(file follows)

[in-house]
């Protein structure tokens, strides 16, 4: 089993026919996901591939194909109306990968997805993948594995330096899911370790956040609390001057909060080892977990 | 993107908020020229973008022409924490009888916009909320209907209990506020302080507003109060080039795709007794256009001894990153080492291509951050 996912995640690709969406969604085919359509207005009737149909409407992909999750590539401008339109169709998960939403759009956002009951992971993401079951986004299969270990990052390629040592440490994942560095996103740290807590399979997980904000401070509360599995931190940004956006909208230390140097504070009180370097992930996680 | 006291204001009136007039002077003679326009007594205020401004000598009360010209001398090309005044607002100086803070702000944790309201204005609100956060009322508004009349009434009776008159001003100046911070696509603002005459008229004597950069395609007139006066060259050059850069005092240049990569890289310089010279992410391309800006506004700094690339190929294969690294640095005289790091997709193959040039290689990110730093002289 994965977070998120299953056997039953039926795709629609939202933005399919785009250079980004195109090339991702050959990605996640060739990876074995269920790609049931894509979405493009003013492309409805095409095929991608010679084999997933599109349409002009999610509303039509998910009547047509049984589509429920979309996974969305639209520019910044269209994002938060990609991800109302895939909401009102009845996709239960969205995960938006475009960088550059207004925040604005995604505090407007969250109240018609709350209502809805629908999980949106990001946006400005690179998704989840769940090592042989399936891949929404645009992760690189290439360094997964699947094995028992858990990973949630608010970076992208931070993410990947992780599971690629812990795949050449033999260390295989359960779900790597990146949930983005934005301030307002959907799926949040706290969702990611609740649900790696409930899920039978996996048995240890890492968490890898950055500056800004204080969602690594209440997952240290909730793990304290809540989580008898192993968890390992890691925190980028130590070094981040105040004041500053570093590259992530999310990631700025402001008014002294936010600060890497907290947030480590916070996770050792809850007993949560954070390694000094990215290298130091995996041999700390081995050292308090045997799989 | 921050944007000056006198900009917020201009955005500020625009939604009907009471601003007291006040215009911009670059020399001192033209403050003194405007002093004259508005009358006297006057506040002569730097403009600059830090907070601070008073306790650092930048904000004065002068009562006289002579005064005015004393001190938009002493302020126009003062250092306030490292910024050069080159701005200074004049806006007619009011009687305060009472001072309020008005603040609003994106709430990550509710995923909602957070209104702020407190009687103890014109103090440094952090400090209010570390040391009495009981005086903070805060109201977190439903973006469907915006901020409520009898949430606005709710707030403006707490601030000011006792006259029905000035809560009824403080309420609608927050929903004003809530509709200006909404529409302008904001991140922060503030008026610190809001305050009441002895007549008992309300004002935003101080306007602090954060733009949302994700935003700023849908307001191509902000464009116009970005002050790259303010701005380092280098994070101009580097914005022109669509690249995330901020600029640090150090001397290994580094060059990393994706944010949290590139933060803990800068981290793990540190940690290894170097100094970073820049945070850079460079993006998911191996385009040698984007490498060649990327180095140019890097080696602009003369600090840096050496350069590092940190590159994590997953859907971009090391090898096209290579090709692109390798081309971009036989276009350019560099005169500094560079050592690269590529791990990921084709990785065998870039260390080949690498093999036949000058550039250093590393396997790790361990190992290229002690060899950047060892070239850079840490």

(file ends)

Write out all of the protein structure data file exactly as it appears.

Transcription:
[in-house]
């Protein structure tokens, strides 16, 4: 089993026919996901591939194909109306990968997805993948594995330096899911370790956040609390001057909060080892977990 | 993107908020020229973008022409924490009888916009909320209907209990506020302080507003109060080039795709007794256009001894990153080492291509951050 996912995640690709969406969604085919359509207005009737149909409407992909999750590539401008339109169709998960939403759009956002009951992971993401079951986004299969270990990052390629040592440490994942560095996103740290807590399979997980904000401070509360599995931190940004956006909208230390140097504070009180370097992930996680 | 006291204001009136007039002077003679326009007594205020401004000598009360010209001398090309005044607002100086803070702000944790309201204005609100956060009322508004009349009434009776008159001003100046911070696509603002005459008229004597950069395609007139006066060259050059850069005092240049990569890289310089010279992410391309800006506004700094690339190929294969690294640095005289790091997709193959040039290689990110730093002289 994965977070998120299953056997039953039926795709629609939202933005399919785009250079980004195109090339991702050959990605996640060739990876074995269920790609049931894509979405493009003013492309409805095409095929991608010679084999997933599109349409002009999610509303039509998910009547047509049984589509429920979309996974969305639209520019910044269209994002938060990609991800109302895939909401009102009845996709239960969205995960938006475009960088550059207004925040604005995604505090407007969250109240018609709350209502809805629908999980949106990001946006400005690179998704989840769940090592042989399936891949929404645009992760690189290439360094997964699947094995028992858990990973949630608010970076992208931070993410990947992780599971690629812990795949050449033999260390295989359960779900790597990146949930983005934005301030307002959907799926949040706290969702990611609740649900790696409930899920039978996996048995240890890492968490890898950055500056800004204080969602690594209440997952240290909730793990304290809540989580008898192993968890390992890691925190980028130590070094981040105040004041500053570093590259992530999310990631700025402001008014002294936010600060890497907290947030480590916070996770050792809850007993949560954070390694000094990215290298130091995996041999700390081995050292308090045997799989 | 921050944007000056006198900009917020201009955005500020625009939604009907009471601003007291006040215009911009670059020399001192033209403050003194405007002093004259508005009358006297006057506040002569730097403009600059830090907070601070008073306790650092930048904000004065002068009562006289002579005064005015004393001190938009002493302020126009003062250092306030490292910024050069080159701005200074004049806006007619009011009687305060009472001072309020008005603040609003994106709430990550509710995923909602957070209104702020407190009687103890014109103090440094952090400090209010570390040391009495009981005086903070805060109201977190439903973006469907915006901020409520009898949430606005709710707030403006707490601030000011006792006259029905000035809560009824403080309420609608927050929903004003809530509709200006909404529409302008904001991140922060503030008026610190809001305050009441002895007549008992309300004002935003101080306007602090954060733009949302994700935003700023849908307001191509902000464009116009970005002050790259303010701005380092280098994070101009580097914005022109669509690249995330901020600029640090150090001397290994580094060059990393994706944010949290590139933060803990800068981290793990540190940690290894170097100094970073820049945070850079460079993006998911191996385009040698984007490498060649990327180095140019890097080696602009003369600090840096050496350069590092940190590159994590997953859907971009090391090898096209290579090709692109390798081309971009036989276009350019560099005169500094560079050592690269590529791990990921084709990785065998870039260390080949690498093999036949000058550039250093590393396997790790361990190992290229002690060899950047060892070239850079840490």